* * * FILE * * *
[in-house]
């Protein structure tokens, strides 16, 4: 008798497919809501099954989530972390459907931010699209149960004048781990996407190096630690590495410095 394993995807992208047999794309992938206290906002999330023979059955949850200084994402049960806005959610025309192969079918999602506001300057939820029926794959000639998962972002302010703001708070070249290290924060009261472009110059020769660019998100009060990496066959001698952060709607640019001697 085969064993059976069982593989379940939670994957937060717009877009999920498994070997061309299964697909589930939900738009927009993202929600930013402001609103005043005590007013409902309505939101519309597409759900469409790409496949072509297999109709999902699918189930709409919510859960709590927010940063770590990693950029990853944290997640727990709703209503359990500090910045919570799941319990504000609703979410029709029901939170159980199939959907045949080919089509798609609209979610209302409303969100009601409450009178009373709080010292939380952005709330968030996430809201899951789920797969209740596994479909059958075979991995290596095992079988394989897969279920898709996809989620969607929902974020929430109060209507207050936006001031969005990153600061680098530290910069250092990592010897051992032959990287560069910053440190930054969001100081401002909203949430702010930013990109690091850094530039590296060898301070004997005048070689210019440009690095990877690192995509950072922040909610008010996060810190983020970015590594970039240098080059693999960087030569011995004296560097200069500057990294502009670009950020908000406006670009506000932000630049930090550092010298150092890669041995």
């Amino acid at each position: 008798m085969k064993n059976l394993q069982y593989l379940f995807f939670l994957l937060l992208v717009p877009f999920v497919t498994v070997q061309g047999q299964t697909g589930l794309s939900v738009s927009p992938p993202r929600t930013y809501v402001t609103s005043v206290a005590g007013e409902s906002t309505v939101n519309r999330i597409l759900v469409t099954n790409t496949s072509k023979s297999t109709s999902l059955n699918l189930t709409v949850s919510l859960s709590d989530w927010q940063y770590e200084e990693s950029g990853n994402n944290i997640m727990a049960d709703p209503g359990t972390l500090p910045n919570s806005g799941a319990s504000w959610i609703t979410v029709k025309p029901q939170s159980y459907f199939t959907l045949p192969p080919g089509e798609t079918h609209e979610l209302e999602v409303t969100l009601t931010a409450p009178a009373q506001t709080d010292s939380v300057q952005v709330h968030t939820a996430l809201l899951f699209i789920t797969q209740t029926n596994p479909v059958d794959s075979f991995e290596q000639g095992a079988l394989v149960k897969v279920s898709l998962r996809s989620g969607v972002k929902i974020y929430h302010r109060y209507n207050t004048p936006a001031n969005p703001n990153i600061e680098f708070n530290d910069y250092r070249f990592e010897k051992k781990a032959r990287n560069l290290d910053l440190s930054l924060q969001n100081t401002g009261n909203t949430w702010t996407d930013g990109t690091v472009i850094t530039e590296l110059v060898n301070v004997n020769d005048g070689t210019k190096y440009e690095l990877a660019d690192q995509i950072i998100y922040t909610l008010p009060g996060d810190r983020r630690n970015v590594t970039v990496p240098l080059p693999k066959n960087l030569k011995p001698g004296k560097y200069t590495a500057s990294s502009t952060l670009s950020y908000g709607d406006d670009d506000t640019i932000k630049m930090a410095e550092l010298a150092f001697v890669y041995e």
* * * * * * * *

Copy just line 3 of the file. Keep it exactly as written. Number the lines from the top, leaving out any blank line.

């Amino acid at each position: 008798m085969k064993n059976l394993q069982y593989l379940f995807f939670l994957l937060l992208v717009p877009f999920v497919t498994v070997q061309g047999q299964t697909g589930l794309s939900v738009s927009p992938p993202r929600t930013y809501v402001t609103s005043v206290a005590g007013e409902s906002t309505v939101n519309r999330i597409l759900v469409t099954n790409t496949s072509k023979s297999t109709s999902l059955n699918l189930t709409v949850s919510l859960s709590d989530w927010q940063y770590e200084e990693s950029g990853n994402n944290i997640m727990a049960d709703p209503g359990t972390l500090p910045n919570s806005g799941a319990s504000w959610i609703t979410v029709k025309p029901q939170s159980y459907f199939t959907l045949p192969p080919g089509e798609t079918h609209e979610l209302e999602v409303t969100l009601t931010a409450p009178a009373q506001t709080d010292s939380v300057q952005v709330h968030t939820a996430l809201l899951f699209i789920t797969q209740t029926n596994p479909v059958d794959s075979f991995e290596q000639g095992a079988l394989v149960k897969v279920s898709l998962r996809s989620g969607v972002k929902i974020y929430h302010r109060y209507n207050t004048p936006a001031n969005p703001n990153i600061e680098f708070n530290d910069y250092r070249f990592e010897k051992k781990a032959r990287n560069l290290d910053l440190s930054l924060q969001n100081t401002g009261n909203t949430w702010t996407d930013g990109t690091v472009i850094t530039e590296l110059v060898n301070v004997n020769d005048g070689t210019k190096y440009e690095l990877a660019d690192q995509i950072i998100y922040t909610l008010p009060g996060d810190r983020r630690n970015v590594t970039v990496p240098l080059p693999k066959n960087l030569k011995p001698g004296k560097y200069t590495a500057s990294s502009t952060l670009s950020y908000g709607d406006d670009d506000t640019i932000k630049m930090a410095e550092l010298a150092f001697v890669y041995e």